As with cleaning, different fabrics require different methods of drying and wrinkle removal. You can tumble-dry sturdier materials like cotton or polyester, but don't blast them with high heat—use a gentle setting and don't overload the dryer. Delicate fabrics can be roll-dried by placing the item on a color-fast towel and rolling down the length of the towel, squeezing gently as you do so. Then, lay the costume flat on a fresh towel to dry. Once tutus are clean, dry them upside-down on a hanger, using the loops attached at the basque.

If you need to press an item, check the label first and then place a towel between the costume and the iron before using low heat. You might want to consider investing in a steamer to remove wrinkles and freshen up costumes, particularly after storage. If the costume has any kind of glass beads or crystals, steam carefully from the underside.

Storage

The key to storing costumes so that they come out looking as good as the day they were put away is to make sure the fabric is completely dry. Any kind of wetness, whether from perspiration or an inadequate drying process, will result in mold and mildew—and a ruined, smelly outfit. For long-term storage, find a room or closet that is dark and dry—both sunlight and dampness can have a deleterious effect on costumes. Plastic rubber bins work best for items that can't be hung, and are conveniently stackable for efficient storage.

Wardrobe racks on wheels make accessing your inventory easy. If you hang items, use either plastic, wooden or padded hangers and cover the costumes with muslin or plastic. “Storing costumes in muslin is ideal," says Holly Hynes, costume designer and former director of costumes for New York City Ballet. “If it's just on a hanger on a rack, you always get dust." Costumes can stretch over time on hangers, so if the piece is weighty, place it in a bin with as few folds as possible. Be sure to fasten snaps, zippers and buttons, as well as hooks and eyes, before storing.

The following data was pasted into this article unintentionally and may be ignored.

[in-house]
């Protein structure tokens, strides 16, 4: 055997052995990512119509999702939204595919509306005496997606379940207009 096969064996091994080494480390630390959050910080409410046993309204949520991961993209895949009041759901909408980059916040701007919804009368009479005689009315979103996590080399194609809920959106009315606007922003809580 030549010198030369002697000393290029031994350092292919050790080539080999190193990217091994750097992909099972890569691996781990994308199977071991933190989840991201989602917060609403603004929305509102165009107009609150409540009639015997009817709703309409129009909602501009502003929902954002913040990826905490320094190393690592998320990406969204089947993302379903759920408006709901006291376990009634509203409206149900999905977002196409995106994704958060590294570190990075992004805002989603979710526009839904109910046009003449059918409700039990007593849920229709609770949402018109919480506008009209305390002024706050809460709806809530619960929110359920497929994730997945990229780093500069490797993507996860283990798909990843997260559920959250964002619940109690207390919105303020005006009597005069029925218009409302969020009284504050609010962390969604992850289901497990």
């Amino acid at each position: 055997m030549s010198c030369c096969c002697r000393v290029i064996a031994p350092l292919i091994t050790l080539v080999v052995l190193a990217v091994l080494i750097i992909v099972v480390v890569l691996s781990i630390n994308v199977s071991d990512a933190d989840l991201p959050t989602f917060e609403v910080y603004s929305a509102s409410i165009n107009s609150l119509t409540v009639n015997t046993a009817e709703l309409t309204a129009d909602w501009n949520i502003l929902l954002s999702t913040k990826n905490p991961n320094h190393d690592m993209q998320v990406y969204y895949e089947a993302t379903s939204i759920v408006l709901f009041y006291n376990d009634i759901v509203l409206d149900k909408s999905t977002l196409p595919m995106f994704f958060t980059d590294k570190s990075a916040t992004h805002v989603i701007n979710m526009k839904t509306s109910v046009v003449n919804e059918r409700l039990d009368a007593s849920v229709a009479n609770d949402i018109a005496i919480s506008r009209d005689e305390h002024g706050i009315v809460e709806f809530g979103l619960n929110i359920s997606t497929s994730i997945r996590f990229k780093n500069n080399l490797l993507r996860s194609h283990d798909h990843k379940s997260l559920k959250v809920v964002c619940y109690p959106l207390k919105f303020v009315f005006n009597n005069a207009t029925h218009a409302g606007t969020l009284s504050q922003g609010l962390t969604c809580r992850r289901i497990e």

As for tutus, everybody has their own theory on how best to store them, says Hynes. “At New York City Ballet, each one is hung individually, upside-down," she says. “At Houston Ballet, they have a tutu tree—a pole that comes out of a base, and the tutus plop down one on top of the other." According to Erin Schumaker, the office manager at Green Hills School of Dance in Nashville, Tennessee, pancake tutus are put into tutu bags, and if a tutu has an attached bodice, it's hung on a wardrobe rack. All of the costumes are dry-cleaned after a weekend of performances and easy-to-fold items are placed in air-tight containers.

Organizing with Ease

As you are getting ready to store everything neatly away, you'll want to be sure that items are easy to retrieve. Matt Gasper, master teacher at Gasper's School of Dance and Performing Arts in Fargo, North Dakota, and artistic director of Fargo Moorhead Ballet, tackles two recitals a year for the school as well as four more for the ballet company, so organization is key. “We take a Polaroid of each costume and put a hard copy in a three-ring folder with a note indicating where the costume is located. For example, 'Polka-dotted Leotard: Bin #17,'" says Gasper. “So instead of standing in a closet filled with bins when you're looking for that polka-dotted leotard, you just go through your three-ring binder. It's an organized and easy way to keep track of costumes for smaller companies or studios."